TORONTO, Feb. 27, 2014 /CNW/ - In response to recent tragedies in unlicensed home child care settings, The Home Child Care Association of Ontario (HCCAO) is calling on the provincial government to require all child care providers in Ontario to meet current minimum licensing standards. Although the causes of these tragedies have not been released, The Association further calls for a commitment from the provincial government to increase the number of licensed child care spaces available to meet the needs of families across the province. The Home Child Care Association of Ontario is aware that the vast majority of children in Ontario are in unregulated, unlicensed child care. Bill 143 represents a very important step forward to increasing the basic safety standards for these children. The HCCAO considers passage of Bill 143 as essential to the modernization process and to achieving the Government of Ontario's commitment to increasing the quality of early learning and care programs and services.
The HCCAO represents more than 70 Licensed Home Child Care Agencies, providing licensed, home-based early learning and child care to more than 60 000 children in over 3000 homes across Ontario. Under existing legislation, Licensed Home Child Care Agencies and the individuals they contract with to provide home-based child care programs must follow all of the regulations contained within the province's Day Nurseries Act (DNA). These provisions cover such areas as health and safety, program quality, nutrition, and police reference checks.
In Ontario, many individuals care for children in their home without being affiliated with a licensed home child care agency. These individuals provide "unlicensed" care and are not required to meet legislative standards, with the exception of the provision dealing with the number of children in their care.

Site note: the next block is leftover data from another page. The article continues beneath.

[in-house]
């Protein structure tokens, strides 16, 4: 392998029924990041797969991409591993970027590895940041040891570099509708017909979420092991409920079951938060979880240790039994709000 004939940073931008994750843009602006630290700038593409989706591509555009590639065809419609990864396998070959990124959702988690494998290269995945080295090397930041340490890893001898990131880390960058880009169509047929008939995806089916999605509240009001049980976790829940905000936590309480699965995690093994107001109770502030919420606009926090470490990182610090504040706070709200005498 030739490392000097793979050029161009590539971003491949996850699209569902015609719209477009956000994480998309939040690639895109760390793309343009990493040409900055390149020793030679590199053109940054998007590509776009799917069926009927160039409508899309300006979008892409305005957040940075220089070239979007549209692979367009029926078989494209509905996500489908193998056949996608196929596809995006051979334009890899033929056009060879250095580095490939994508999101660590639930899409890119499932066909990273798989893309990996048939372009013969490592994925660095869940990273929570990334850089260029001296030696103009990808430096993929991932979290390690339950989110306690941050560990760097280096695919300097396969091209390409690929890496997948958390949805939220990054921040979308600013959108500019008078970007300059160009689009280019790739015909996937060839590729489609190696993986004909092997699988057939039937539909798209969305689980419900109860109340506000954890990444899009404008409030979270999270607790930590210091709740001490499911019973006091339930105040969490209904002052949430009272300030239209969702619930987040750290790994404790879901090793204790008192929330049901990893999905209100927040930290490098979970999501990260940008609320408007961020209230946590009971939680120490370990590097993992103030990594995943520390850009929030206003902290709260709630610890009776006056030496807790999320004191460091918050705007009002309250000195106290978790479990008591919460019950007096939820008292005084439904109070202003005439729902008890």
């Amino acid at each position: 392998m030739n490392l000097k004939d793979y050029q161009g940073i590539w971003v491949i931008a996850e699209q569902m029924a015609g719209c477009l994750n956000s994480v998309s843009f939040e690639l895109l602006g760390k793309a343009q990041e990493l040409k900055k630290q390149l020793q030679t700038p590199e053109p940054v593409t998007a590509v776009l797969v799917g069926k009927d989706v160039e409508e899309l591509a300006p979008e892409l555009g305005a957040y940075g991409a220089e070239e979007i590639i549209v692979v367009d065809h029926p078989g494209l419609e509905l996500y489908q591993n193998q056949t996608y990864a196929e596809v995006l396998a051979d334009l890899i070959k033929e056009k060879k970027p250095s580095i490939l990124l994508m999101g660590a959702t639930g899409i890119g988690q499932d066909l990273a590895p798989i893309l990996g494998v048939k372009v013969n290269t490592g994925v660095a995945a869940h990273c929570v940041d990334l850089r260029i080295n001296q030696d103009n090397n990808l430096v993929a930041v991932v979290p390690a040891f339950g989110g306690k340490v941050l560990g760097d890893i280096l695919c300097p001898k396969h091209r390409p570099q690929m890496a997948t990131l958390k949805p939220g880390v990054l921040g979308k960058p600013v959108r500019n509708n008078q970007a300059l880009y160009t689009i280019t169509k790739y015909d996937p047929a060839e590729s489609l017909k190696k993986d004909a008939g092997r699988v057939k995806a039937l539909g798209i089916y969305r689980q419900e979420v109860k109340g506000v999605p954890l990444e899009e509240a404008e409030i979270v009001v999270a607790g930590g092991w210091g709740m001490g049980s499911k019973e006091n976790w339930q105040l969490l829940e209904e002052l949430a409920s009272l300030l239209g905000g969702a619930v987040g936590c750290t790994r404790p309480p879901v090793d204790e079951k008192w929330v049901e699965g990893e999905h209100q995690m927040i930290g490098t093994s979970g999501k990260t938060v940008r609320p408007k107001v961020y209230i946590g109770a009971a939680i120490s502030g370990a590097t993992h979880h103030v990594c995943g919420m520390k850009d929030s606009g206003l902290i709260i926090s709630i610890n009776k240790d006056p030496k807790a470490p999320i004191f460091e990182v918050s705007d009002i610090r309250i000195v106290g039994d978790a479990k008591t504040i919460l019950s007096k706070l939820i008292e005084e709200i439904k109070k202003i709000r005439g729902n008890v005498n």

Under the Day Nurseries Act, unlicensed child care providers may care for a maximum of five children in addition to their own children. Licensed home child care providers are restricted to providing care to no more than five children, including their own children under the age of 6, and are also subject to the following restrictions: no more than two children may be under 2 years of age and no more than three children may be under 3 years.
The HCCAO membership is committed to the well-being of children and has a strong interest in contributing to the dialogue about how child care programs for children are organized, delivered and regulated throughout the province. The HCCAO believes:
- Licensing and legislative standards should apply to all home-based child care.
- All children should have equal access to quality care.
- Quality home-based care is achieved through the establishment of a minimum set of legislated standards that include: expectations regarding age-appropriate programming, developmentally appropriate supervision practices, minimum safety and health standards, regular inspections and mechanisms for enforcement, fair remuneration for caregivers, access to professional development and training, education and social support.
Promoting, developing and supporting Home-Based Child Care Services for families through Licensed Agencies
Image with caption: "Home Childcare Association of Ontario (CNW Group/Home Childcare Association of Ontario)". Image available at: http://photos.newswire.ca/images/download/20140227_C8007_PHOTO_EN_37332.jpg
SOURCE: Home Childcare Association of Ontario
For further information:
Marni Flaherty, President of the HCCAO 905 906 0030